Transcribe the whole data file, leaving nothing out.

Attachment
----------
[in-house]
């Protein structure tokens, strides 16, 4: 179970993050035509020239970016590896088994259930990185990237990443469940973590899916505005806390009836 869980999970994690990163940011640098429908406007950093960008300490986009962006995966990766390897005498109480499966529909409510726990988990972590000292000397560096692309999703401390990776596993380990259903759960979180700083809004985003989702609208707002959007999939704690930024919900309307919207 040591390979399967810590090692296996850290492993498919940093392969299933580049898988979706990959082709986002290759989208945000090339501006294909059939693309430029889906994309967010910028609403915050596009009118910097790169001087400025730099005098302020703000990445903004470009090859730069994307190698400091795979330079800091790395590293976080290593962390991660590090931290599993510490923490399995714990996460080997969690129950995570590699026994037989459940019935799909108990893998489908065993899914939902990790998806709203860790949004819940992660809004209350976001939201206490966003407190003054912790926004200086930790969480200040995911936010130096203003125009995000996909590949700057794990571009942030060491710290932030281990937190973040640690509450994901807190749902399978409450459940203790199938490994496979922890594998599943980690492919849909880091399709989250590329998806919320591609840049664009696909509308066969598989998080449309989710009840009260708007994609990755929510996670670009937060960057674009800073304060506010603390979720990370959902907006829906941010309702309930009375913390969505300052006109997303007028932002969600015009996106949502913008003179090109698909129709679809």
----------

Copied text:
[in-house]
């Protein structure tokens, strides 16, 4: 179970993050035509020239970016590896088994259930990185990237990443469940973590899916505005806390009836 869980999970994690990163940011640098429908406007950093960008300490986009962006995966990766390897005498109480499966529909409510726990988990972590000292000397560096692309999703401390990776596993380990259903759960979180700083809004985003989702609208707002959007999939704690930024919900309307919207 040591390979399967810590090692296996850290492993498919940093392969299933580049898988979706990959082709986002290759989208945000090339501006294909059939693309430029889906994309967010910028609403915050596009009118910097790169001087400025730099005098302020703000990445903004470009090859730069994307190698400091795979330079800091790395590293976080290593962390991660590090931290599993510490923490399995714990996460080997969690129950995570590699026994037989459940019935799909108990893998489908065993899914939902990790998806709203860790949004819940992660809004209350976001939201206490966003407190003054912790926004200086930790969480200040995911936010130096203003125009995000996909590949700057794990571009942030060491710290932030281990937190973040640690509450994901807190749902399978409450459940203790199938490994496979922890594998599943980690492919849909880091399709989250590329998806919320591609840049664009696909509308066969598989998080449309989710009840009260708007994609990755929510996670670009937060960057674009800073304060506010603390979720990370959902907006829906941010309702309930009375913390969505300052006109997303007028932002969600015009996106949502913008003179090109698909129709679809």